Bill could kick start county recycling

Published 12:00 am Friday, May 8, 2009

NATCHEZ — Some Adams County Supervisors are hoping newly passed House Bill 1380 can breathe life into an Adams County recycling program.

Supervisor Darryl Grennell said the bill will funnel money from the Mississippi Department of Environmental Quality’s Nonhazardous Solid Waste Corrective Action Trust Fund to help start regional cooprative recycling programs throughout the state.

And while the bill won’t go into effect until July, Grennell said he feels the funding can help a countywide recycling effort.

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“We need to be recycling in this community, and this will hopefully help more than our community,” Grennell said.

Adams County has been without a recycling center since December when the facility closed due to lack of profitability.

Mark Williams, DEQ’s Solid Waste Programs Administrator, said exactly how the program will be implemented is still not determined.

“It’s in the very early stages,” Williams said.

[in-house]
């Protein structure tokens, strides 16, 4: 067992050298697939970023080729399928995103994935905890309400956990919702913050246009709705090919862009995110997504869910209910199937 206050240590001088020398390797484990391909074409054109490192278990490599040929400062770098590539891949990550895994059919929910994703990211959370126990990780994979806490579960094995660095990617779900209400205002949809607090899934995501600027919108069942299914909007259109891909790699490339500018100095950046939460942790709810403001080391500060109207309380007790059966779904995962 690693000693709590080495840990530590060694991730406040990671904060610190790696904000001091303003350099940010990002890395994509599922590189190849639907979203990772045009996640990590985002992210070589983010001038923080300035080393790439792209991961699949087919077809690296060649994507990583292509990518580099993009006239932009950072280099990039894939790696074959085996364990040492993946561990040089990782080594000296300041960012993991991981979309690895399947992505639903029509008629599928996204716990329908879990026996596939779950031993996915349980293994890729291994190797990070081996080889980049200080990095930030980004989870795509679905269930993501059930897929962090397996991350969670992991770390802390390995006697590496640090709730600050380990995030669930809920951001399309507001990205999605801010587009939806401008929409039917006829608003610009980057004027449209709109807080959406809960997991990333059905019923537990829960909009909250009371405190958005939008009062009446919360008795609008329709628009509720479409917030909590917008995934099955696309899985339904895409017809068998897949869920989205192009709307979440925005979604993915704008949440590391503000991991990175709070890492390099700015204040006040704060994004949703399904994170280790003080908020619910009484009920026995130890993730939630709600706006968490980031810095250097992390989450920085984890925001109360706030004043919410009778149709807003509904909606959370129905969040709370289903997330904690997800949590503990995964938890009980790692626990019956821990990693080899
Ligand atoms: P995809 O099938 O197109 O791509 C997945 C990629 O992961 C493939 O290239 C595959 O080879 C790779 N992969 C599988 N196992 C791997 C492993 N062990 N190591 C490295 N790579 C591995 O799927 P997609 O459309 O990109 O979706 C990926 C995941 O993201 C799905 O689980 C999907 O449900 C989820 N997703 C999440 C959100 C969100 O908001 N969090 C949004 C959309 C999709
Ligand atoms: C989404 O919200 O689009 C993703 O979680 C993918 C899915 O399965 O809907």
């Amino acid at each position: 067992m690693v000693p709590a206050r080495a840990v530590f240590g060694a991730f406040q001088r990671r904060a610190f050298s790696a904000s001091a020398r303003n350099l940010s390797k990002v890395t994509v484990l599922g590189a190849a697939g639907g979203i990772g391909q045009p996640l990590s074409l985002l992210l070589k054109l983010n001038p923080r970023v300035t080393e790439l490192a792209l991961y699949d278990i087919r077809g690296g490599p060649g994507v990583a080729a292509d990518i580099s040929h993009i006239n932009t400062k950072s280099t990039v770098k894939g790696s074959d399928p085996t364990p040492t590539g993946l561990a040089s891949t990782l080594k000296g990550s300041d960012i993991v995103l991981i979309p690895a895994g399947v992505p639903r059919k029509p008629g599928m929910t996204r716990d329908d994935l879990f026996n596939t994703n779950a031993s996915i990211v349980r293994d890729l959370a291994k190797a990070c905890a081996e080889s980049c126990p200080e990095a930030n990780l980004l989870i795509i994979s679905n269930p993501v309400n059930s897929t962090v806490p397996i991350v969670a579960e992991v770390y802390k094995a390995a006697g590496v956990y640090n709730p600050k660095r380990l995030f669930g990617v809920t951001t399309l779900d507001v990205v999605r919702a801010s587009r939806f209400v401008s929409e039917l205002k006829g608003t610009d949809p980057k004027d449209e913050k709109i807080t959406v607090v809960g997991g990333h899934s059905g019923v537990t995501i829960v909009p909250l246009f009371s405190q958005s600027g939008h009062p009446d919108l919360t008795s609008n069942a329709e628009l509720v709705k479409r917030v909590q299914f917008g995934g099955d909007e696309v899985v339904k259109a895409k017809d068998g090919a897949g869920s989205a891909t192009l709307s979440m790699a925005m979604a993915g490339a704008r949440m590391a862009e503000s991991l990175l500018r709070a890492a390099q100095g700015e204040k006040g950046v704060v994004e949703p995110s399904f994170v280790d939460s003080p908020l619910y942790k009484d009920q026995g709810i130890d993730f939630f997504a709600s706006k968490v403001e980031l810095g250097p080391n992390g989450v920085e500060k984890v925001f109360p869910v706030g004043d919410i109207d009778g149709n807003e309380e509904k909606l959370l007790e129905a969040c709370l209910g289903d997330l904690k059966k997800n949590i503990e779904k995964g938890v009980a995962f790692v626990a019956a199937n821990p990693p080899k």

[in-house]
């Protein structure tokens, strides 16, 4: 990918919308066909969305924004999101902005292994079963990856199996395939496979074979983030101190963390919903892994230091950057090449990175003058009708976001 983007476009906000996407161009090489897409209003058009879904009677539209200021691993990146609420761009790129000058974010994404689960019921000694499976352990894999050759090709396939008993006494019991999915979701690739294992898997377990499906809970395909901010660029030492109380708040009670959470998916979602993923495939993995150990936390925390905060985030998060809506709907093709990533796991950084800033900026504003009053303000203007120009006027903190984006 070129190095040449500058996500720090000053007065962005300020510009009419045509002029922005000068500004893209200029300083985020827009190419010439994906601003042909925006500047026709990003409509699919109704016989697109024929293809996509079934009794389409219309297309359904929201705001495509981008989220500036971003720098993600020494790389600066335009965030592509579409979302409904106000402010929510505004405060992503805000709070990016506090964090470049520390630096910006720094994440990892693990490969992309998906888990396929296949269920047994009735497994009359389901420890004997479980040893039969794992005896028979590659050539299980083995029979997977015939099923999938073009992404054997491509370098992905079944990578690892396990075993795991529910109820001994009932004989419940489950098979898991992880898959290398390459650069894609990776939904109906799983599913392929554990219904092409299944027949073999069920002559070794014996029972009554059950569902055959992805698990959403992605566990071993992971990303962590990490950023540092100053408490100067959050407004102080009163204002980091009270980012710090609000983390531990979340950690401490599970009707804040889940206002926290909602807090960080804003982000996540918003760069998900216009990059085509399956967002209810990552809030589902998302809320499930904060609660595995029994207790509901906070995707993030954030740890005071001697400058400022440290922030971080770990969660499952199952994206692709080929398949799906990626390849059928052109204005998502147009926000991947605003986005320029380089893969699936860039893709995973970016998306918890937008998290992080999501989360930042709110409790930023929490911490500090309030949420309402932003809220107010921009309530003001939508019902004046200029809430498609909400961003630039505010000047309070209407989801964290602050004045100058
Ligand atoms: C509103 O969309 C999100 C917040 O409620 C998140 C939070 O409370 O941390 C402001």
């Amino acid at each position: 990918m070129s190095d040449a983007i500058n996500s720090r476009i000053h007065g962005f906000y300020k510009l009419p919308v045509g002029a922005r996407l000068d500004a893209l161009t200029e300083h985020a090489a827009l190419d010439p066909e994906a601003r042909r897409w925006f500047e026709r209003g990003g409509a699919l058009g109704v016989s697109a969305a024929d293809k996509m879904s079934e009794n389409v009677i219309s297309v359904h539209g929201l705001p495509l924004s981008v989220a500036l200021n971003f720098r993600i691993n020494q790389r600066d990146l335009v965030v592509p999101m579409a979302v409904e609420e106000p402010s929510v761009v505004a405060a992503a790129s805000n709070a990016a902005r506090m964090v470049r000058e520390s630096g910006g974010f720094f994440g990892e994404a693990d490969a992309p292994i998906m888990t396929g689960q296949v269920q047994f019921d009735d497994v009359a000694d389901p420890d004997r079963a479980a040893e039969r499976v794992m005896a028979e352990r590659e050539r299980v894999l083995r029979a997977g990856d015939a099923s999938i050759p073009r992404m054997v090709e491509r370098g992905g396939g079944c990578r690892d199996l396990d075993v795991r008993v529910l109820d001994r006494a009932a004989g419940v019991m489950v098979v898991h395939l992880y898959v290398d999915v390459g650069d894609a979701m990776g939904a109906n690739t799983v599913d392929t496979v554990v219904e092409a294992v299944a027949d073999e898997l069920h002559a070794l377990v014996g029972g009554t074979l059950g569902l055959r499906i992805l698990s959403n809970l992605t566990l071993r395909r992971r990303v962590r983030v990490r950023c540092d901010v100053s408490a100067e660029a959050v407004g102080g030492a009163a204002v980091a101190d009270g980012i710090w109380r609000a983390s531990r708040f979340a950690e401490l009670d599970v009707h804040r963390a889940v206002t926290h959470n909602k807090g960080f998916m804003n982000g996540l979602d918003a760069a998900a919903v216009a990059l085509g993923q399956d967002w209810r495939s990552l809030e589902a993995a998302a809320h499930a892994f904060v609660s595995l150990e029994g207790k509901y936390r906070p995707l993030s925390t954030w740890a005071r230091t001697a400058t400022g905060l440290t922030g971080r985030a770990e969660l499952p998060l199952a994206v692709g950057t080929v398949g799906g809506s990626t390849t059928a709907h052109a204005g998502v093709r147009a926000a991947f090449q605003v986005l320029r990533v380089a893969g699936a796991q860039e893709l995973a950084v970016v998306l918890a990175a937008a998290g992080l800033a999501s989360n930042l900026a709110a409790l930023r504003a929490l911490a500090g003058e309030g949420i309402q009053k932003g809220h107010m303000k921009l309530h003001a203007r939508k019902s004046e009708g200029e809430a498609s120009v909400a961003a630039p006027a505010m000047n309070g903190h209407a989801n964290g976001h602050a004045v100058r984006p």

Williams said once operational the grant will provide approximately $325,000 a year in funding for a recycling program.

But Williams does not know how the funding will be allocated.

Early ideas call for counties to form co-ops that would then receive the funding.

Williams said once operational the co-ops would re-invest income into the group and profits could be split between the member counties.

“We think this is going to be able to help get these programs up and running,” he said.

And getting counties to work together in a co-op is done intentionally.

When the county’s recycling committee, now called the Adams County Green Alliance, first tried to start their own recycling program, they quickly learned an area the size of Adams County would not provide enough recyclables to sustain a program.

Williams said groups of counties working together should be able to generate enough recyclables to make the program work.

Alliance member Steve McNerney said he hopes the new funding will kick start a successful program in the county.

McNerney said he was especially pleased to see a program that focused on increasing the volume of recyclables to ensure the program’s viability.

“It has to be able to sustain itself,” McNerney said of the program. “If it doesn’t then the program cannot work.”

At Monday’s supervisors’ meeting, the board gave their grant writer permission to begin the process of contacting contiguous counties that could be used as partners in the program.